Using an autoinjector device to deliver anti-seizure drugs into muscle is a fast, safe and effective way to treat status epilepticus, a prolonged type of seizure that lasts longer than five minutes, researchers report.
Status epilepticus is a serious, potentially life-threatening medical emergency that causes 55,000 deaths each year in the United States. First-line treatment typically involves intravenous (IV) delivery of anti-seizure drugs. However, starting an IV in a patient having a seizure can be challenging for paramedics and takes up precious time.
Two different seizure-fighting medicines — midazolam and lorazepam — were used in the study. Both are benzodiazepines and are known to be effective in controlling seizures. Midazolam was used in the autoinjectors because it is rapidly absorbed from muscle.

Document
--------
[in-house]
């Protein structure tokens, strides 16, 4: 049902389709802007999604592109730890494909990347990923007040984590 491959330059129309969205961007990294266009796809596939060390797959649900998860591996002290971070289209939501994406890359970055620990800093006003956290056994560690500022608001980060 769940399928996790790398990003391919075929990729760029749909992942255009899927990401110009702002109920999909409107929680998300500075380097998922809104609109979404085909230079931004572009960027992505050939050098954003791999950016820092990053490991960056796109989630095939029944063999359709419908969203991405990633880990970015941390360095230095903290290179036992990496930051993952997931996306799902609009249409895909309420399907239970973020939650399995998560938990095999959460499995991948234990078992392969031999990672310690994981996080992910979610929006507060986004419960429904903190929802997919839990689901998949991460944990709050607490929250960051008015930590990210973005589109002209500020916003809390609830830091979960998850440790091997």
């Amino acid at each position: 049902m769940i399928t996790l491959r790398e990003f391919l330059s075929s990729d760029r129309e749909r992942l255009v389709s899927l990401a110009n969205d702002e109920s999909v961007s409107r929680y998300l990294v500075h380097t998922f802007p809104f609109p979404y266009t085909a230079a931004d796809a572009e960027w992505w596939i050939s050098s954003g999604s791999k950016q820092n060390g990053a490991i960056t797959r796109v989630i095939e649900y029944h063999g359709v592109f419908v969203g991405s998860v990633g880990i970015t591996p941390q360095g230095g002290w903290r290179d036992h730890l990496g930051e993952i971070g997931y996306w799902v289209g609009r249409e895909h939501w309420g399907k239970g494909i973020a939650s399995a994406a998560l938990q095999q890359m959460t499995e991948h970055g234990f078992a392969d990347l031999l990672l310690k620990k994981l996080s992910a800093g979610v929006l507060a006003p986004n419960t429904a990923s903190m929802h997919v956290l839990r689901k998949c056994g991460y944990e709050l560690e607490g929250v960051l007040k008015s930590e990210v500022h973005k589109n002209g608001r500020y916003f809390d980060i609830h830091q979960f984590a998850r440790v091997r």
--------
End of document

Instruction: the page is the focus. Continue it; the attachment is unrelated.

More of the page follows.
The researchers say that 73 percent of patients who received midazolam through an autoinjector were seizure-free when they arrived at the emergency department, compared with 63 percent of those who received IV treatment with lorazepam.
Patients in the autoinjector/midazolam group were also less likely to require hospitalization than those in the IV/lorazepam group. Both groups had similarly low rates of recurrent seizures.